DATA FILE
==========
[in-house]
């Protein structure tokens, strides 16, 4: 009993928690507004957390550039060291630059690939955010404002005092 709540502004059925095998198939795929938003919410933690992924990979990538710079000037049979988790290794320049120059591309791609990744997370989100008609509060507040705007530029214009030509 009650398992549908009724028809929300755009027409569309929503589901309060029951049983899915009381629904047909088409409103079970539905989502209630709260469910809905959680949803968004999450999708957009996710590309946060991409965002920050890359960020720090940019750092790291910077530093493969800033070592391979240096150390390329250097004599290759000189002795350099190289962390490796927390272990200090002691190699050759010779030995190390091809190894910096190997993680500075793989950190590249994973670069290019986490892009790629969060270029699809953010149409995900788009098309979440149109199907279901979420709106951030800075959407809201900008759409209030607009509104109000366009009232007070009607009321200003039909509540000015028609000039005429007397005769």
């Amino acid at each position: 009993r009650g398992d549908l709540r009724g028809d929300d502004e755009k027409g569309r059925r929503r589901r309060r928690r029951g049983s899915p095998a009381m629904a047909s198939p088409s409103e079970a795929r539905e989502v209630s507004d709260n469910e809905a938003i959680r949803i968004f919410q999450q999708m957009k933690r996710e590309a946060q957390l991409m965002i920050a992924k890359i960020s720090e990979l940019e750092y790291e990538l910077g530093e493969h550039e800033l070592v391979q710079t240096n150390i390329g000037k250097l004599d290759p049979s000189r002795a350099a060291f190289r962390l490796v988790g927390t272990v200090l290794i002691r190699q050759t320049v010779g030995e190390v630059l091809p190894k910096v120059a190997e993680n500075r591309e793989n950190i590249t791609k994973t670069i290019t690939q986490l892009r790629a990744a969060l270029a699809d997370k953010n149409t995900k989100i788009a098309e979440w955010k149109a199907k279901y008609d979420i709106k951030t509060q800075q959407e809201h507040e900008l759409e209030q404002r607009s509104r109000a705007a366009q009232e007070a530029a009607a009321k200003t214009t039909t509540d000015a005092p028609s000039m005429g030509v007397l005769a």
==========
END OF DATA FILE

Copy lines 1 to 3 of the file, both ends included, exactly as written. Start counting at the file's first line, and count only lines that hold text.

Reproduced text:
[in-house]
């Protein structure tokens, strides 16, 4: 009993928690507004957390550039060291630059690939955010404002005092 709540502004059925095998198939795929938003919410933690992924990979990538710079000037049979988790290794320049120059591309791609990744997370989100008609509060507040705007530029214009030509 009650398992549908009724028809929300755009027409569309929503589901309060029951049983899915009381629904047909088409409103079970539905989502209630709260469910809905959680949803968004999450999708957009996710590309946060991409965002920050890359960020720090940019750092790291910077530093493969800033070592391979240096150390390329250097004599290759000189002795350099190289962390490796927390272990200090002691190699050759010779030995190390091809190894910096190997993680500075793989950190590249994973670069290019986490892009790629969060270029699809953010149409995900788009098309979440149109199907279901979420709106951030800075959407809201900008759409209030607009509104109000366009009232007070009607009321200003039909509540000015028609000039005429007397005769």
């Amino acid at each position: 009993r009650g398992d549908l709540r009724g028809d929300d502004e755009k027409g569309r059925r929503r589901r309060r928690r029951g049983s899915p095998a009381m629904a047909s198939p088409s409103e079970a795929r539905e989502v209630s507004d709260n469910e809905a938003i959680r949803i968004f919410q999450q999708m957009k933690r996710e590309a946060q957390l991409m965002i920050a992924k890359i960020s720090e990979l940019e750092y790291e990538l910077g530093e493969h550039e800033l070592v391979q710079t240096n150390i390329g000037k250097l004599d290759p049979s000189r002795a350099a060291f190289r962390l490796v988790g927390t272990v200090l290794i002691r190699q050759t320049v010779g030995e190390v630059l091809p190894k910096v120059a190997e993680n500075r591309e793989n950190i590249t791609k994973t670069i290019t690939q986490l892009r790629a990744a969060l270029a699809d997370k953010n149409t995900k989100i788009a098309e979440w955010k149109a199907k279901y008609d979420i709106k951030t509060q800075q959407e809201h507040e900008l759409e209030q404002r607009s509104r109000a705007a366009q009232e007070a530029a009607a009321k200003t214009t039909t509540d000015a005092p028609s000039m005429g030509v007397l005769a």